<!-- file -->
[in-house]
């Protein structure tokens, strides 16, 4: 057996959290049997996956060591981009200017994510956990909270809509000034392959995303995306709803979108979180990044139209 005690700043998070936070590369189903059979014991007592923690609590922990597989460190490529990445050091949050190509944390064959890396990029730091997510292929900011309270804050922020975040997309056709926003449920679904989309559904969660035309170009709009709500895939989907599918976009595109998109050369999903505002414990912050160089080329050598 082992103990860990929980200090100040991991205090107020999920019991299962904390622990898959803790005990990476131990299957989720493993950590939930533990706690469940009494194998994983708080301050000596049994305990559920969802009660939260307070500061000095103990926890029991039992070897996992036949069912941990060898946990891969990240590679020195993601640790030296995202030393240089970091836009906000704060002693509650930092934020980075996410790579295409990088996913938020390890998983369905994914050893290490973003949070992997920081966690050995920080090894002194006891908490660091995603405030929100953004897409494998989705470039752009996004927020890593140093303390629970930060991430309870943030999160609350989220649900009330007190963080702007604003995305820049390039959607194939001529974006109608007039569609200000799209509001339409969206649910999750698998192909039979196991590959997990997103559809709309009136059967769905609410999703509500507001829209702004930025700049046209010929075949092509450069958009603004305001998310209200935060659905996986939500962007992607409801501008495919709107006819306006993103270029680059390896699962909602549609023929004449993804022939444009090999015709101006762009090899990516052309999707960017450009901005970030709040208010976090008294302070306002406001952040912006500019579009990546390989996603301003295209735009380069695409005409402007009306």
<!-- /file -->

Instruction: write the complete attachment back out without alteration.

[in-house]
């Protein structure tokens, strides 16, 4: 057996959290049997996956060591981009200017994510956990909270809509000034392959995303995306709803979108979180990044139209 005690700043998070936070590369189903059979014991007592923690609590922990597989460190490529990445050091949050190509944390064959890396990029730091997510292929900011309270804050922020975040997309056709926003449920679904989309559904969660035309170009709009709500895939989907599918976009595109998109050369999903505002414990912050160089080329050598 082992103990860990929980200090100040991991205090107020999920019991299962904390622990898959803790005990990476131990299957989720493993950590939930533990706690469940009494194998994983708080301050000596049994305990559920969802009660939260307070500061000095103990926890029991039992070897996992036949069912941990060898946990891969990240590679020195993601640790030296995202030393240089970091836009906000704060002693509650930092934020980075996410790579295409990088996913938020390890998983369905994914050893290490973003949070992997920081966690050995920080090894002194006891908490660091995603405030929100953004897409494998989705470039752009996004927020890593140093303390629970930060991430309870943030999160609350989220649900009330007190963080702007604003995305820049390039959607194939001529974006109608007039569609200000799209509001339409969206649910999750698998192909039979196991590959997990997103559809709309009136059967769905609410999703509500507001829209702004930025700049046209010929075949092509450069958009603004305001998310209200935060659905996986939500962007992607409801501008495919709107006819306006993103270029680059390896699962909602549609023929004449993804022939444009090999015709101006762009090899990516052309999707960017450009901005970030709040208010976090008294302070306002406001952040912006500019579009990546390989996603301003295209735009380069695409005409402007009306």